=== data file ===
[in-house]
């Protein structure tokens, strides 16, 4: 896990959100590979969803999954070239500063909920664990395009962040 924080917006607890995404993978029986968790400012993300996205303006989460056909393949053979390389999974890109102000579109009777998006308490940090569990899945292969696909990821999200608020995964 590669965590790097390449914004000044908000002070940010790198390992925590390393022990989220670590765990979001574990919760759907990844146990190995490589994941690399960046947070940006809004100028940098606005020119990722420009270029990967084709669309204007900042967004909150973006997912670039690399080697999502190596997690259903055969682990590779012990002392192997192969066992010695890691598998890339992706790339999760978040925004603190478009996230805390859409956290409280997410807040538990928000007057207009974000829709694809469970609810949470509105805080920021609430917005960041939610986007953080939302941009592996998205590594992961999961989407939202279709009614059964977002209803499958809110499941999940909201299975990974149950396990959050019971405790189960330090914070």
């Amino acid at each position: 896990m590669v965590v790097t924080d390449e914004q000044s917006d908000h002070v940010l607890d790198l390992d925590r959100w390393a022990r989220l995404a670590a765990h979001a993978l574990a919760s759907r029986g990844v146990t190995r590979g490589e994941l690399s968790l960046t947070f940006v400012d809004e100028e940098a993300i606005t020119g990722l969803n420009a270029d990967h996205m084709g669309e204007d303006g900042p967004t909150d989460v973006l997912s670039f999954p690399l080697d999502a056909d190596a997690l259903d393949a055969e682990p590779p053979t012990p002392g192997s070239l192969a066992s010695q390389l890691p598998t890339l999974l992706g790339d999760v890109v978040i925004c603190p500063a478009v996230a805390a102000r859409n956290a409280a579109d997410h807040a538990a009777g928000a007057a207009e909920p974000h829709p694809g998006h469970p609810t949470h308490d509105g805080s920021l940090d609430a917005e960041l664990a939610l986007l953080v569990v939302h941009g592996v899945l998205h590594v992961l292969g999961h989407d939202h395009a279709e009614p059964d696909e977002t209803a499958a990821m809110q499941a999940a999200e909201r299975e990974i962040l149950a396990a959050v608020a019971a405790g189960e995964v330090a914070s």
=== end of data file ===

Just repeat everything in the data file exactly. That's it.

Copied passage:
[in-house]
């Protein structure tokens, strides 16, 4: 896990959100590979969803999954070239500063909920664990395009962040 924080917006607890995404993978029986968790400012993300996205303006989460056909393949053979390389999974890109102000579109009777998006308490940090569990899945292969696909990821999200608020995964 590669965590790097390449914004000044908000002070940010790198390992925590390393022990989220670590765990979001574990919760759907990844146990190995490589994941690399960046947070940006809004100028940098606005020119990722420009270029990967084709669309204007900042967004909150973006997912670039690399080697999502190596997690259903055969682990590779012990002392192997192969066992010695890691598998890339992706790339999760978040925004603190478009996230805390859409956290409280997410807040538990928000007057207009974000829709694809469970609810949470509105805080920021609430917005960041939610986007953080939302941009592996998205590594992961999961989407939202279709009614059964977002209803499958809110499941999940909201299975990974149950396990959050019971405790189960330090914070």
């Amino acid at each position: 896990m590669v965590v790097t924080d390449e914004q000044s917006d908000h002070v940010l607890d790198l390992d925590r959100w390393a022990r989220l995404a670590a765990h979001a993978l574990a919760s759907r029986g990844v146990t190995r590979g490589e994941l690399s968790l960046t947070f940006v400012d809004e100028e940098a993300i606005t020119g990722l969803n420009a270029d990967h996205m084709g669309e204007d303006g900042p967004t909150d989460v973006l997912s670039f999954p690399l080697d999502a056909d190596a997690l259903d393949a055969e682990p590779p053979t012990p002392g192997s070239l192969a066992s010695q390389l890691p598998t890339l999974l992706g790339d999760v890109v978040i925004c603190p500063a478009v996230a805390a102000r859409n956290a409280a579109d997410h807040a538990a009777g928000a007057a207009e909920p974000h829709p694809g998006h469970p609810t949470h308490d509105g805080s920021l940090d609430a917005e960041l664990a939610l986007l953080v569990v939302h941009g592996v899945l998205h590594v992961l292969g999961h989407d939202h395009a279709e009614p059964d696909e977002t209803a499958a990821m809110q499941a999940a999200e909201r299975e990974i962040l149950a396990a959050v608020a019971a405790g189960e995964v330090a914070s």